“I lived virtually encased in a cocoon of fear, pain and despair” – Amy’s Story

For six long months in 2018 I lived virtually encased in a cocoon of fear, pain and despair at the bottom of a deep, dark well. My bright, happy son had just turned 18 months old so at the time I figured I was past the danger zone for Postpartum Depression and Anxiety. No one told me that this Big Bad could creep up on me this far past “Postpartum”. But creep it had. I’d dealt with periods of anxiety and depression in my life, and dealt with it accordingly through therapy and medication, but nothing as insidious as what reared its ugly head around March 2018. 

I first returned to work when my son turned 4 months old and put myself on a strict pumping schedule. Life was pump work pump work pump work repeat. Things started to change when I eventually stopped pumping and my son started to self-wean. I think it was a combination of a change in hormones and work becoming more stressful that set the downward slide into motion, yet I was still motivated to make a change in my career. I had a series of successful interviews at a top streaming entertainment company while things became more unstable at my job. I watched 20 co-workers get laid off in one day. One month later I was part of a second round of mass layoffs in which 50 people lost their jobs. I continued to push forward and landed myself that job at the new company.  A dream job at a dream company.

At the same time our nanny from the time I went back to work was leaving us and my son would be entering a toddler preschool. With the loss of the previous job, the great responsibility of a prestigious new job, and the uncertainty of what lay ahead for my son’s care, I felt like the floor had dropped out from under me. Catching a stomach virus and then a bad cold, I tipped over the edge and fell into that well.

It started with a panic attack before I even started the new job and then that panic attack just never went away for six months. I can actually track my journey and its progress because of all the emails I sent my aunt during that time period.  One of my early emails to her described how I would lay awake at night worrying about my breathing and about not sleeping. I awoke early every morning in a panic. My limbs felt clumsy and frozen. My muscles were painful and sore from the tension that wouldn’t go away. It felt like knives were stabbing my legs and feet. I felt like I was underwater; drowning.  I couldn’t walk anywhere without the world tilting.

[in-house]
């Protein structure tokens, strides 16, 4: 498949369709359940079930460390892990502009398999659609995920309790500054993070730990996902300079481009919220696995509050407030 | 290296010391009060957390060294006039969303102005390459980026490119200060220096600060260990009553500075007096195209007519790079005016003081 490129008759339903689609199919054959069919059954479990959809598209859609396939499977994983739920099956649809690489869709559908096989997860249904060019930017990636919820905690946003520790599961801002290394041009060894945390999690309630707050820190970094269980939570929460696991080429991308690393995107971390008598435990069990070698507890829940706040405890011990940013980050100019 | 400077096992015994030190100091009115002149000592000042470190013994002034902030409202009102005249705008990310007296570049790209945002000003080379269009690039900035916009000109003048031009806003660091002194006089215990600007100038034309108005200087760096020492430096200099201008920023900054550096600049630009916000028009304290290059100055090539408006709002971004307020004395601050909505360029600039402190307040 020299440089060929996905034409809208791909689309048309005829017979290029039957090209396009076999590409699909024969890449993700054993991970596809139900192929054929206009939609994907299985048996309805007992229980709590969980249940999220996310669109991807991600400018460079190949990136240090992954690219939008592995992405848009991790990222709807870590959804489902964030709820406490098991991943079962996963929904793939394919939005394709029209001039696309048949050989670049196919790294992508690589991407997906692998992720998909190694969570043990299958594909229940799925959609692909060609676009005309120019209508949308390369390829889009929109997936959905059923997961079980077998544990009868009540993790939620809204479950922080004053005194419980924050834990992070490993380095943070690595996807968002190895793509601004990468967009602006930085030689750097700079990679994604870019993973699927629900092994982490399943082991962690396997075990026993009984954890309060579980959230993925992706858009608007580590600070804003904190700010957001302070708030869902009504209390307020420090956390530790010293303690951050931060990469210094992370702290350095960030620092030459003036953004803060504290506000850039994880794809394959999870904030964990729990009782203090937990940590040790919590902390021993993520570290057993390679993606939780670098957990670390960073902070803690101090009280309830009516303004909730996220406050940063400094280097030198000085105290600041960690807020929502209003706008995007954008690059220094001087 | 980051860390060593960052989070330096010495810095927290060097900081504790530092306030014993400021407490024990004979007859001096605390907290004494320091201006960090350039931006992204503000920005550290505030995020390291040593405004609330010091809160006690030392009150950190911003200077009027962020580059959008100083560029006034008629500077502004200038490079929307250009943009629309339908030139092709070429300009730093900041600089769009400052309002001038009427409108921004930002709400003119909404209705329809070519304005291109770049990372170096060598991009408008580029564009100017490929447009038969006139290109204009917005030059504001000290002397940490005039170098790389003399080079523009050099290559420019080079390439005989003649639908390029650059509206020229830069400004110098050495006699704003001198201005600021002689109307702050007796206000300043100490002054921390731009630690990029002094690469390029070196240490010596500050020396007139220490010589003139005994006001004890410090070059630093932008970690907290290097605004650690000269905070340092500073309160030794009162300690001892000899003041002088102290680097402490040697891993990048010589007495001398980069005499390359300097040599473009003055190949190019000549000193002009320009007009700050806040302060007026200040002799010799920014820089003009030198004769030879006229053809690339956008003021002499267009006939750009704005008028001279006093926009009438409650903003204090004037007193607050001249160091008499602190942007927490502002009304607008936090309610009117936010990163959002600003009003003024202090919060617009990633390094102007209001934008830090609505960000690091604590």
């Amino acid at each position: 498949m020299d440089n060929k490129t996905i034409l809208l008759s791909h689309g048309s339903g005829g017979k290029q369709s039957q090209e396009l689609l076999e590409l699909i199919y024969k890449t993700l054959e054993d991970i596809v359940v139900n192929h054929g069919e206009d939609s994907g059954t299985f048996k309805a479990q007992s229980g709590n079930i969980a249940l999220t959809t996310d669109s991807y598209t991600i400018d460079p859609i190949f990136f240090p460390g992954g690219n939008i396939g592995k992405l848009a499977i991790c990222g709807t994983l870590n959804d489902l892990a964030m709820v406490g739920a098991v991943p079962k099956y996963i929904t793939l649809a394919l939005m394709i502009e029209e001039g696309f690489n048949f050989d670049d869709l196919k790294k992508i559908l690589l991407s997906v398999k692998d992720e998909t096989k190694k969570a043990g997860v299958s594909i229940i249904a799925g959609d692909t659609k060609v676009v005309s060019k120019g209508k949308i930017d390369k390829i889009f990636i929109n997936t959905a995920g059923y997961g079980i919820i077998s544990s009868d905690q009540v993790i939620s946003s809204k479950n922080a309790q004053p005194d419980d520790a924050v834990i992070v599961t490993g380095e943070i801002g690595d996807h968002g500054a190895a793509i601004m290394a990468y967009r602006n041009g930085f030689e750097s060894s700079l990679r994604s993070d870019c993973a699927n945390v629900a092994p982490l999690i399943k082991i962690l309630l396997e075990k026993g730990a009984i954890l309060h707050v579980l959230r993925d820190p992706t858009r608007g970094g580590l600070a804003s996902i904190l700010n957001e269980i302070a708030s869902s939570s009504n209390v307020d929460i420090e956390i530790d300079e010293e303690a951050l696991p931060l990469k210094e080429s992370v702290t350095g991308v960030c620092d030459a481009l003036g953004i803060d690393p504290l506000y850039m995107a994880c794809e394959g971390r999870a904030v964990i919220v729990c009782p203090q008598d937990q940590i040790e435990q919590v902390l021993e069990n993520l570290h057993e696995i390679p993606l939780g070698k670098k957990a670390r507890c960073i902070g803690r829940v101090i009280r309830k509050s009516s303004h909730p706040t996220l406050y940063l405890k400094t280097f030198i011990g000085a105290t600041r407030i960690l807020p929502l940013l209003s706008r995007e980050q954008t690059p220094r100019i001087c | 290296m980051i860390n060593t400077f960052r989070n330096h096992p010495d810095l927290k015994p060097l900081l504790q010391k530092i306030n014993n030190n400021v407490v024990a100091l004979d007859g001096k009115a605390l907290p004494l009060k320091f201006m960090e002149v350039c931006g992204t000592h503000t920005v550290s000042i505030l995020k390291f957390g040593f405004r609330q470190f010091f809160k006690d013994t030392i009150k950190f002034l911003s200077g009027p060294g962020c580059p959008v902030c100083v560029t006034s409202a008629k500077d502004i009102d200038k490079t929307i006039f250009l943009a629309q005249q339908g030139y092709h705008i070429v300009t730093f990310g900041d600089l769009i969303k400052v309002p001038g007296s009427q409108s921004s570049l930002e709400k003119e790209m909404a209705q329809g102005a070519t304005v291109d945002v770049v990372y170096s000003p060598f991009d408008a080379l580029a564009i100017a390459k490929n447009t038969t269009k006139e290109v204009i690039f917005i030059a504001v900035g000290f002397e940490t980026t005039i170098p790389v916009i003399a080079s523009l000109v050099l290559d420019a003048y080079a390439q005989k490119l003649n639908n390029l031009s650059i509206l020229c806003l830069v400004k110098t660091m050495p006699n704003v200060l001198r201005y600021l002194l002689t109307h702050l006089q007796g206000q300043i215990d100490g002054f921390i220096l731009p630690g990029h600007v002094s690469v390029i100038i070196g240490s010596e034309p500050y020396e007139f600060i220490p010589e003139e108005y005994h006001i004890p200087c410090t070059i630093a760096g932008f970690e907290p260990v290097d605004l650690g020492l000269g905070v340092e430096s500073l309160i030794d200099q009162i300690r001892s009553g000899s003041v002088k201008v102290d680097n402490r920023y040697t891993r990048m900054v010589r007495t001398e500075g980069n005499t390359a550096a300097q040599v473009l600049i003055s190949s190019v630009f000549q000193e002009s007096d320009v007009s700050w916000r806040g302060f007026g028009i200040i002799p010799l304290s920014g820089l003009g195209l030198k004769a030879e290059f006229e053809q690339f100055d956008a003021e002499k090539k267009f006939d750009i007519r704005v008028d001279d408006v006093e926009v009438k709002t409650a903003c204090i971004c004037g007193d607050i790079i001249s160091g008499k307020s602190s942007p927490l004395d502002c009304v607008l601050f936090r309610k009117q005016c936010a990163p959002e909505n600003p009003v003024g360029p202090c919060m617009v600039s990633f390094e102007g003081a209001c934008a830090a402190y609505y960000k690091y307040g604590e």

I became afraid of everything. I was afraid to go out in public, afraid to drive, afraid my little son would notice and wonder what was wrong with Mama. I felt like my husband and son deserved a wife and mother that wasn’t mired in an anxiety/fear/depression cycle all the time. How could I be any good to them if I wasn’t any good to myself? In those early hours of the morning I would slip out of the bedroom and lay on the living room floor staring up at the ceiling, contemplating how I could go on while feeling so low and so afraid. I cried a lot, even thinking about what would happen if I stepped into traffic in the busy street below. Maybe my son would be better off without a depressed/anxious mother. I even had these thoughts while I was supposed to be enjoying myself at Palm Springs with the family one week. My husband’s relatives could tell something was off.
I was failing at my new job which I then ended up losing, having a hard time focusing, worrying about how my son was doing at his new school. (He was doing great actually.) It felt like my psychiatrist was grabbing at straws trying to help me by adjusting my medication this way and that, trying this new one, increasing that one, decreasing another, but nothing was working.

I visited an Ayurvedic healer and spent $600 on powders and oil treatments. I even wore my aunt out at one point because it didn’t seem like I was getting any better. I felt so bad and thought something was so wrong with me that I even checked myself into the ER a couple of times only to be told I was having severe anxiety.

Finally I realized that I needed something more than individual therapy alone. In July 2018 I checked into an IOP (Intensive Outpatient Program) and it was exactly what I needed. There were no other mothers in the program but there were a lot of similarities with the others in the group in what I had experienced and boy did I talk about my son a lot, which felt GOOD. I learned CBT (Cognitive Behavioral Therapy), DBT (Dialectical Behavioral Therapy/Mindfulness), and did Yoga, Music Therapy and Drama Therapy. Along with this program, my aunt helped me find a new psychiatrist who recognized that I had a severe biological depression. He got me on the right meds and gave me the right kind of advice.

Around September 2018 I started to come up out of that well. It was like my eyes were opening up to my son and his development and I could enjoy him again. The scary symptoms were wearing away and I was no longer afraid something bad would happen while I was out with him. Finally I was me again.

What I learned from all this is that Postpartum Depression and Anxiety don’t necessarily come in that period right after having your baby. It can happen a year or more later, and that’s why it’s so hard to prepare for it. One would hope that you would never have to actually prepare for it to happen, but know that there are things you can do if it does. The most important thing to remember is not to suffer alone. Reach out, get help, take time for yourself. I had to climb back up from where I was but I didn’t do it alone. You are not alone either.